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Coming of Age

I walk in a skin like a secret handshake, and I’ve got breeding like a skeleton key.

Seriously, I’m a white male, college-educated, polite and articulate. Plus, I’m straight and from a more-or-less solidly middle-class upbringing. I grew up among the confident, precocious and athletic sons and daughters of doctors, lawyers, architects and upper-level state bureaucrats. We took electives like economics and psychology in preparation for our liberal-arts educations in private colleges, and traveled weekends to visit elder siblings or former teammates drunkenly Spring-Flinging on quads up and down the East Coast. We scoffed mildly at—or ignored altogether—the kids who were consigned to more practical coursework: small engines, business math and the like. The kids in whom the faculty were desperately trying to cram basic skills before they entered the job market straight out of high school, or sooner.

I don’t know where we thought we were destined. I don’t ever remember it being mentioned to me or discussed specifically. But, then, we didn’t have to be that directed, that focused. We didn’t have to tailor our efforts to one goal. We knew the passwords and the high signs, and doors could not be closed against us.

It wasn’t optimism; it was assumption.

There were some minor adjustments, quirks of temperament and character: A lawyer’s son would become an architect, or a doctor’s son a lawyer, for example. And there were tragedies of Updikean flavor among the older crowd—infidelities, divorces and remarriages—and tragedies with Moodyish sting among the younger set—drug problems, suicides and fatal traffic accidents. But, throughout, there was an equilibrium preserved, or thought for some time to abide.

We were still white and straight and middle-class and traditionally well educated. We were young and mobile and vivacious and funny. We had charm. We could quip and converse and socialize, and we immediately recognized and appreciated all the references on The Simpsons—the writers of which, after all, had Flinged their Springs on the very same circuit as we. But then, somehow, the tide turned, something gave way.

We were ridiculed in the press—Generation X, the slacker generation. We joined in the criticism, irony shielding us sufficiently to skewer our peers, our fellows, ourselves. From literary brat-packers Bret Easton Ellis, Jay McInerney and Tama Janowitz to Douglas Coupland to the beloved Simpsons, we all took our shots and took our licks, sometimes simultaneously. (A Simpsons episode set at a Lollapolooza concert showed a slacker in the audience mocking a performer: “Oh, he’s cool,” the kid drawls. “Dude, are you being serious or ironic?” a companion asks. His face contorted in a paroxysm of anguish and identity slip, the kid says, “I don’t even know anymore.”) And those of us who decried this process, this odd scapegoating of a coddled and harmlessly smug generation being criticized for its wry disengagement, its irony, its precocity—the very products of our indulgent, suburban upbringings—were pilloried. Pity poor Jonathan Franzen, who was pissing people off long before he took on Oprah. Years before The Corrections dust-up, in his essay “Perchance to Dream,” Franzen related his frustration at being a white, male, middle-class, over-educated Writer of Novels With Really Big Ideas in a time when there was a marked preference for novels of a more personal, intimate scale and a more feminine and marginalized voice—and, he made clear, of lesser literary value. He was pelted with rocks and garbage. (I’m being wry here.)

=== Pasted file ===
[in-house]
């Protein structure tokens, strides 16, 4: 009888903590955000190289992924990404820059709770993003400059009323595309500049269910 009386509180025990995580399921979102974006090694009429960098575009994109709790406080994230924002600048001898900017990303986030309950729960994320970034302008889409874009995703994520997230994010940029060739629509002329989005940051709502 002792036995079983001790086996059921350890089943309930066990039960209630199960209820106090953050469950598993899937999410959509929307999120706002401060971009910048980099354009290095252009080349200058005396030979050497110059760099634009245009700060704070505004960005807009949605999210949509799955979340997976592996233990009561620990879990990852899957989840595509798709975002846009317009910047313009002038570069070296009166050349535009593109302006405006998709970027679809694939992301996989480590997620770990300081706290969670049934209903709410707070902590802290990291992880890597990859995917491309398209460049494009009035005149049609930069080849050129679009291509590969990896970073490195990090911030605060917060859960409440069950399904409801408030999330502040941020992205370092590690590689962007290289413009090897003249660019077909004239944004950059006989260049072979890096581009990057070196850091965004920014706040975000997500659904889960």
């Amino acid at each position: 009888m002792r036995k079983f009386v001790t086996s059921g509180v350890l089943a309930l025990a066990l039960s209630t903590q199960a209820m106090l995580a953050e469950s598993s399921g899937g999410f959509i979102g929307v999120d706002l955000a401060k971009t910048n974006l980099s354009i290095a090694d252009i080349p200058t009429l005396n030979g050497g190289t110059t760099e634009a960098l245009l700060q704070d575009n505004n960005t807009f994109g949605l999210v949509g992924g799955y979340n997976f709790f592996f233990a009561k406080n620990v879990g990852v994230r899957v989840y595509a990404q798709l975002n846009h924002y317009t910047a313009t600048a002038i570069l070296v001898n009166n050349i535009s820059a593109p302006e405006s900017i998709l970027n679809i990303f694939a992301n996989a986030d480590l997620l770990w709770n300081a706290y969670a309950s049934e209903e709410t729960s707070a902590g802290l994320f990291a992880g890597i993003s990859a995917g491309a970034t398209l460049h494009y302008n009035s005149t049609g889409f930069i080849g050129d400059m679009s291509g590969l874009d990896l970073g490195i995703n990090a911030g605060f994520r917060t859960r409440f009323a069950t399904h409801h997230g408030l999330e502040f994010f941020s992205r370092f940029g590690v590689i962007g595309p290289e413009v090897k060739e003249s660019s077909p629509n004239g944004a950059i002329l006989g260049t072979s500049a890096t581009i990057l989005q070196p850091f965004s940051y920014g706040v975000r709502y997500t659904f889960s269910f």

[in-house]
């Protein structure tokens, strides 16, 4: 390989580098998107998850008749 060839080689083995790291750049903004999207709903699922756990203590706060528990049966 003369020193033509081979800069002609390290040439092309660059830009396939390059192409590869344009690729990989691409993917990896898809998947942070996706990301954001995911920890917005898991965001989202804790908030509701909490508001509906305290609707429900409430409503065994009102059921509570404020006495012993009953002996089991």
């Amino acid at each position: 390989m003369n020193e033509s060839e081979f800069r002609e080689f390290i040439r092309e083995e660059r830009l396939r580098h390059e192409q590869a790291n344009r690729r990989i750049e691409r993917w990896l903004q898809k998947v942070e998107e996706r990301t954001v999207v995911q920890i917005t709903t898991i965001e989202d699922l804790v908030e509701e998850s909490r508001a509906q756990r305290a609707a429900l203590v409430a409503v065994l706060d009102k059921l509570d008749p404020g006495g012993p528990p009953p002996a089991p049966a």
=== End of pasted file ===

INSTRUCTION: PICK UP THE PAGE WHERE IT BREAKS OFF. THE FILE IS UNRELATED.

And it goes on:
And, honestly, the guy probably deserved it. What could be more ridiculous than a white guy making a living writing in America complaining about discrimination (even of a passive, no-one-understands-me sort)? He knew the handshake and had the key—and they were being held against him. He responded to the perceived injustice, as I would have, as many of my generation and general socioeconomic background would have: with a whole lot of (in his case, public) navel-gazing, a liberal dose of high-falutin’ academic rationalization, a bit of displacement, some whining and a whole lot of overthinking. It’s what we do. Give us a break.

See, the thing is we were raised with a notion of just how privileged we are: That we were good and smart and talented and deserving and that, if the world was an oyster, it’d be ours—but also with the incontrovertible knowledge that it ain’t, it ain’t all raw bar and pearls. We were raised on both The Love Boat and those damn heartbreaking Sally Struthers-in-the-Third-World appeals. Irony is both a natural by-product and an indispensable tool when faced with tension like that.

And, as it happened, we were a warless generation, with energy to spare to introspect endlessly—or to argue the literary merits of Toni Morrison as compared to Mark Leyner or Richard Powers, or of the superiority of this or that Pavement album to this or that Sneaker Pimps album. And the shallowness of our fascinations was amply camouflaged by facile wit, and our recognition that in trivial times, trivial preoccupations were no offense.

But now, irony seems wan and merely habitual, the times no longer trivial.

In his latest book, Franzen’s gone so far as to rewrite the essay.

We’re learning. We’re collectively pulling our heads out of our asses.

Sadly, at the executive level, it appears that the slacker ethos of egocentric preoccupation and the expectations of privilege persists as a virtual droit du seigneur.

Sadly, it appears we are being upper-managed nationally by some arcane network of secret handshakes and skeleton keys, while kids who should probably still be tinkering over much smaller engines are steering mechanized infantry through a distant desert.

—John Rodat


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